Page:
The point is that to actually use its supercruising performance an F-22 and for that matter an F-35 will not be flying low where even trash fire can hit them and ruin their stealth, they will be flying high where no other birds or insects are.

    I am not for a moment suggesting detecting stealth aircraft is trivial and easy, but it is hardly impossible either.

    BTW regarding your comments about heat not being visible from long distances... heat is heat, so if the IRST of the Mig-35 can detect an aircraft at 50km then that means any aircraft... stealthy or not.

    The Russians are developing all new missiles for the PAK FA, which will likely include IIR guided missiles.

    IIR guided missiles don't just see hotspots, they form an image of the target like a thermal imager. Such a missile will have a thermal signature library in an onboard database so it could be fired at a group of enemy aircraft and select its own target based on target priority.

    Very much like the Brimstone missile except it uses MMW radar as an active sensor.

    If the reverse is to be true the processing power of the radar to identify and then buffer and then classify/ track a fly sized object is mind boggling.

    As I said, using doppler shift the computers in the radar system only process the data that gets to them. Things (radars can't distinguish mountains from the ground BTW) that are moving in relation to the general background noise get processed.

    In a ground attack radar then signals from large flat metal surfaces or moving targets will stand out, but for searching for air targets a radar will not be interested in object return signal strength because they know there are aircraft and cruise missiles will small RCS.

    Radars are man made and are optimised for the threats the designers anticipate.

    In the past radars might reject return signals that are weak because the opponents haven't had stealth aircraft so there is no need for it.

    Really, if your fear is Turkish F-35s then I think your best bet will be a combination of S-400 and a stealth cruise missile of your own to take out F-35 airbases.

    Spending an enormous amount of money on PAK FAs... well no disrespect, but do you think the US would sell F-35s to Russia or Belarus?

    Despite good relations with Greece, you are still part of NATO which is a military organisation.
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    Post  SOC Thu Feb 23, 2012 9:46 pm

    GarryB wrote:A moving object that is hit by a radio wave (ie radar beam) distorts that beam by creating a doppler shift in the wave that can be used to determine the speed and direction of the target in relation to the radar.

    Most look down radars use doppler shift to ignore all objects that are not moving on the ground. It also ignores objects moving less than about 120km/h so that it doesn't pick up cars on the motorway.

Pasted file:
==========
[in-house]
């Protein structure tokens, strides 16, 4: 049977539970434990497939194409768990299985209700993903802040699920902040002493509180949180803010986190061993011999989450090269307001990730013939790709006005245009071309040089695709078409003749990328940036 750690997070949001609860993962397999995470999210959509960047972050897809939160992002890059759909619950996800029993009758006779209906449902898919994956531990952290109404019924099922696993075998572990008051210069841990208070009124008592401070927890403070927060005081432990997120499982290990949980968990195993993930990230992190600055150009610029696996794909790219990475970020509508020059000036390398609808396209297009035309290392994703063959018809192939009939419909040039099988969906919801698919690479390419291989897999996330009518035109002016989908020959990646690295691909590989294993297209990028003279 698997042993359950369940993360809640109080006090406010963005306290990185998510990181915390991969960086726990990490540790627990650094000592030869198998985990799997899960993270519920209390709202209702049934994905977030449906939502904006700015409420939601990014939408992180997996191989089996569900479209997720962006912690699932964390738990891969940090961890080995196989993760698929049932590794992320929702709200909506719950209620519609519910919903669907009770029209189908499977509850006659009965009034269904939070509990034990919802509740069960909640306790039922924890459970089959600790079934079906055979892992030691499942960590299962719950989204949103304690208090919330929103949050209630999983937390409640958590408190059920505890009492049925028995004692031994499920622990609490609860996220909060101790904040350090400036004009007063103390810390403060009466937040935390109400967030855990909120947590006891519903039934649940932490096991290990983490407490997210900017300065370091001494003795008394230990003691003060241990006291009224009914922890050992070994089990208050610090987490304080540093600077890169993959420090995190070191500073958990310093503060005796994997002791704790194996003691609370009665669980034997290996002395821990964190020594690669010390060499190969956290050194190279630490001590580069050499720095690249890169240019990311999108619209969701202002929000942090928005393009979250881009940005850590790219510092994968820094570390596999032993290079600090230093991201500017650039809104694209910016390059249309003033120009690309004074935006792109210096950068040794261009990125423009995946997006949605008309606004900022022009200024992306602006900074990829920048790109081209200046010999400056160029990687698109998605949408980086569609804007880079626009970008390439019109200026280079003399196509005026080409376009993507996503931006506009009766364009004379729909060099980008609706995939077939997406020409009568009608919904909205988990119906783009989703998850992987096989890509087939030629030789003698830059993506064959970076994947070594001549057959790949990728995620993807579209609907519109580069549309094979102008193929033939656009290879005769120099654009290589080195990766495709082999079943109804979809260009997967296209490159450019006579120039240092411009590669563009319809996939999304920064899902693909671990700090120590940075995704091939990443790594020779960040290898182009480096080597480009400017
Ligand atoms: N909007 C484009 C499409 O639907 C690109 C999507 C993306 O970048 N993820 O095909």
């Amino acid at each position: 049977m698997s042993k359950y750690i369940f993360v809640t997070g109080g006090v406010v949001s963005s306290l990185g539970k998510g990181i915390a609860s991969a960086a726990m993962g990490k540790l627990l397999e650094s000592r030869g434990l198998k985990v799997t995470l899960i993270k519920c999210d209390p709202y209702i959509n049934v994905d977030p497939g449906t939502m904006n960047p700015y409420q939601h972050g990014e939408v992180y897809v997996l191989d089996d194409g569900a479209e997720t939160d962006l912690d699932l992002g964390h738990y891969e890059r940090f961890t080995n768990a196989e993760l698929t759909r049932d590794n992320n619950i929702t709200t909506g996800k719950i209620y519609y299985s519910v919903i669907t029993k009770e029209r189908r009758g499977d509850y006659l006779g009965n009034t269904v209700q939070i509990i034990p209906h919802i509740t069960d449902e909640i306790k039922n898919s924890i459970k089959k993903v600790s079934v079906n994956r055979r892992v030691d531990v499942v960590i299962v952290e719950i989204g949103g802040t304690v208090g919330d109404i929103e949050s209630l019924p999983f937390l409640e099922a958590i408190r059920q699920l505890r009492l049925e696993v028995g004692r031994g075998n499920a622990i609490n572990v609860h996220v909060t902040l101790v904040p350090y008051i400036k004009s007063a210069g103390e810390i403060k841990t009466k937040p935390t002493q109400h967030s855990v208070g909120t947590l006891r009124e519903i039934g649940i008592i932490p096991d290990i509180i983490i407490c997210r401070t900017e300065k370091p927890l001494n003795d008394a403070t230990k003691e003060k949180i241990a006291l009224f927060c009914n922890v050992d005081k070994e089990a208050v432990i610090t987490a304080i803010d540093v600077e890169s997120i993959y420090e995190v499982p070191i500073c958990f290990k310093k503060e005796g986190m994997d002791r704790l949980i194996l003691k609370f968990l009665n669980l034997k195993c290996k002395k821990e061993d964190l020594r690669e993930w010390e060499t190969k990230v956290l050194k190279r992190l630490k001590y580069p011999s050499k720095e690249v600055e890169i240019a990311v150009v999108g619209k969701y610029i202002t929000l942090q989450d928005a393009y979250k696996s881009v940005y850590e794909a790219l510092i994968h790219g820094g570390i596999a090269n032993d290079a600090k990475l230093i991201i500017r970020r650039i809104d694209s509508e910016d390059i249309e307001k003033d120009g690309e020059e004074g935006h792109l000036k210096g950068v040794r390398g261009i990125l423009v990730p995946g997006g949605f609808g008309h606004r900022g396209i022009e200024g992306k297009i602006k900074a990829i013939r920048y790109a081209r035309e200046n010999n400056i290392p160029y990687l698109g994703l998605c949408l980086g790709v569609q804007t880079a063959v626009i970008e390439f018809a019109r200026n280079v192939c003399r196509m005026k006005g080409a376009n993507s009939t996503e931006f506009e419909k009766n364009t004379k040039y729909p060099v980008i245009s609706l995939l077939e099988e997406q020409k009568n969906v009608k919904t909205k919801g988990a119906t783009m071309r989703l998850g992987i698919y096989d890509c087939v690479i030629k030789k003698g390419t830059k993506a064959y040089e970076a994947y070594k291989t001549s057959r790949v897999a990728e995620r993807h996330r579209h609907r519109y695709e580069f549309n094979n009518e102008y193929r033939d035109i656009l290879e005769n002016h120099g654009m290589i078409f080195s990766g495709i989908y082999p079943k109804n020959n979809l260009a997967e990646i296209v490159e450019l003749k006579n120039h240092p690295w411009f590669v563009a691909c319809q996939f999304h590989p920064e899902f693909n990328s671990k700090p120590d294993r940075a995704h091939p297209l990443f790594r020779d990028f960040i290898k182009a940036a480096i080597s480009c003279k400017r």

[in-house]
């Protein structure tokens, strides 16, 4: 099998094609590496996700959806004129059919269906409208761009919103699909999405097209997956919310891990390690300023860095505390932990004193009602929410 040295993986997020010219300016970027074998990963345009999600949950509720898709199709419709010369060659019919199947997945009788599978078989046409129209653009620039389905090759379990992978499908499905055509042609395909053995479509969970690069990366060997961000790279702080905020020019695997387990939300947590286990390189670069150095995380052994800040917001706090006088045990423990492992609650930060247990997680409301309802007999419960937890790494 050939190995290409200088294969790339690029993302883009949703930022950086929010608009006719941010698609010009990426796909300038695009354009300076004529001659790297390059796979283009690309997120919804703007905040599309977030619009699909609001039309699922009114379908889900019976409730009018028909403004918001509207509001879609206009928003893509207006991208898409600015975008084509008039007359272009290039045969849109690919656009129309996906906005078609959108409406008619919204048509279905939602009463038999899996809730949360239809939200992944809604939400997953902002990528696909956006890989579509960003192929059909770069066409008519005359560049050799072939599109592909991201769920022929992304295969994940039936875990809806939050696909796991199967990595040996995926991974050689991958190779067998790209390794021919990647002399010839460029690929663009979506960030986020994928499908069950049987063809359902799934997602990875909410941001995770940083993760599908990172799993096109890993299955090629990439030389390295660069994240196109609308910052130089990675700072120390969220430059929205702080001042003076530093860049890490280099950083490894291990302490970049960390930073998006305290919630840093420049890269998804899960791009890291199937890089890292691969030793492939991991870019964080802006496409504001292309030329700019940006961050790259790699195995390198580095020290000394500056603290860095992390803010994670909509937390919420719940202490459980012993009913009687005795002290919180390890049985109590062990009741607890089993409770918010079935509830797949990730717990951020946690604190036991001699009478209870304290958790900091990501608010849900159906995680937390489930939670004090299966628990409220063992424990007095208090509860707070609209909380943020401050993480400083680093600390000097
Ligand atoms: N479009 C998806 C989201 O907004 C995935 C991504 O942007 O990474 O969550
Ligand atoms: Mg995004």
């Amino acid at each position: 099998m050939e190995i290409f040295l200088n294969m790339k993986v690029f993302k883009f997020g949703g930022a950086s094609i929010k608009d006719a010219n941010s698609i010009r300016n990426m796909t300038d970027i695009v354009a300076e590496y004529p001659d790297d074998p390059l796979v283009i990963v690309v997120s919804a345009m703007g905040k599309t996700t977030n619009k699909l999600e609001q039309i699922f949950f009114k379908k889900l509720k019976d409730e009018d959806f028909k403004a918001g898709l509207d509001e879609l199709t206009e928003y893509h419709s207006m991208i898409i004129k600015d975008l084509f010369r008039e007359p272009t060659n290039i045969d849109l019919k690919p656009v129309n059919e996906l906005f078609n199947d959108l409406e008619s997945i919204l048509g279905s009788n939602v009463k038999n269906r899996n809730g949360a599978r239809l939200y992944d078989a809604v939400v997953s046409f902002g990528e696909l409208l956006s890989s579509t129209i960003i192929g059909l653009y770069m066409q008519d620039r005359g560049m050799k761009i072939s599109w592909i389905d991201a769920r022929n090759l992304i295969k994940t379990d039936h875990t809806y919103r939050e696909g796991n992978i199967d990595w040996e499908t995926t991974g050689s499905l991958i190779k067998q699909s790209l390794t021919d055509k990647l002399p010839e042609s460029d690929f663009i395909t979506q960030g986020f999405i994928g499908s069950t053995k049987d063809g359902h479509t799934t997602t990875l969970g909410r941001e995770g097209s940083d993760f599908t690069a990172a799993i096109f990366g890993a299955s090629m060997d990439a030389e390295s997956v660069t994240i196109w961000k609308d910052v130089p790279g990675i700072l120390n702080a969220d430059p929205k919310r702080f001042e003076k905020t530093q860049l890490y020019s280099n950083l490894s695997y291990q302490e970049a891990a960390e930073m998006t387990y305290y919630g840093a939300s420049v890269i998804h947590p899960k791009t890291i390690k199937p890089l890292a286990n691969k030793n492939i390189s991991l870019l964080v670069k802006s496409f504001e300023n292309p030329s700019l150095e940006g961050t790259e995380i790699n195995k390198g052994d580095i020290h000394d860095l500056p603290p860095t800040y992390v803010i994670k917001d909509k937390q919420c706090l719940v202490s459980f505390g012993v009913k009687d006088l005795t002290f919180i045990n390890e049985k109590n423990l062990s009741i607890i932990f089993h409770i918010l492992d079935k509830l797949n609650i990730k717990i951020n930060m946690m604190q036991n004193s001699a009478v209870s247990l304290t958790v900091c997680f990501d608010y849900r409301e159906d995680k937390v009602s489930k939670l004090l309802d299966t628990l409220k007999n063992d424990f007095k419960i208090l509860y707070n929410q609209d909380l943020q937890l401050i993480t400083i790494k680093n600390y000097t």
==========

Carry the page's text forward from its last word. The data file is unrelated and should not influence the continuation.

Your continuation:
The doppler shift on the return signal can be used for clutter rejection so the signal with no doppler shift is moving away from the aircraft at the same speed the aircraft is flying. Objects returning a doppler shift equivalent to the flight speed of the aircraft with the radar or 120km/h in either direction towards or away from the aircraft can be eliminated from the display and will not be processed at all. That leaves targets moving fast enough to be missiles or aircraft.

    Not bad, but a bit of an oversimplification of everything that goes on. I may come back and expound on some things a bit later on. For one thing, doppler notch is a significant problem with any doppler processing system, although it's usually far more irritating to fixed emitters like SAM radars.

    If anyone wants to get smart on radar theory, here's two superb reference sources:

    Introduction to Airborne Radar, by George Stimson: explains all of the basics behind radar workings and signal processing and examines everything from an airborne perspective. Here's a link to the table of contents, index, and a sample chapter: http://www.scitechpub.com/Explore/9781891121012_Stimson.pdf

    Introduction to RF Stealth, by David Lynch Jr: way more technical, way more math-oriented, but explains a great deal about LO design. Goes into LPI radar design and performance in significant depth as well.

    GarryB wrote:To search for a target with the RCS of a fly you need a lot of power and a large antenna and set your clutter rejection to 100km/h. There are no real insects that can fly at 100km/h so anything you detect will be a stealth aircraft. The only problem is the small reflective surface means you need a powerful signal and a large antenna to collect the target information.

    The best solution is long wave radar that is not effected by the stealth aircraft shape that does not see an F-35 as an insect size target. In IR frequencies as well as in visible light frequencies the F-35 is an F-35 sized target...

    To find an LO target you need, typically, an assload of power and a smaller wavelength. Power is really the key here, because if you aren't going to get a lot of energy reflected back to the emitter, you need to make sure what comes back will be interpretable at a militarily useful range. Large wavelengths ignore traditional FCS-band LO treatments like serrated edges, but there are ways to defeat those as well.

    GarryB wrote:The flat nozzles are about radar waves and a slight increase in mixing cold air with hot.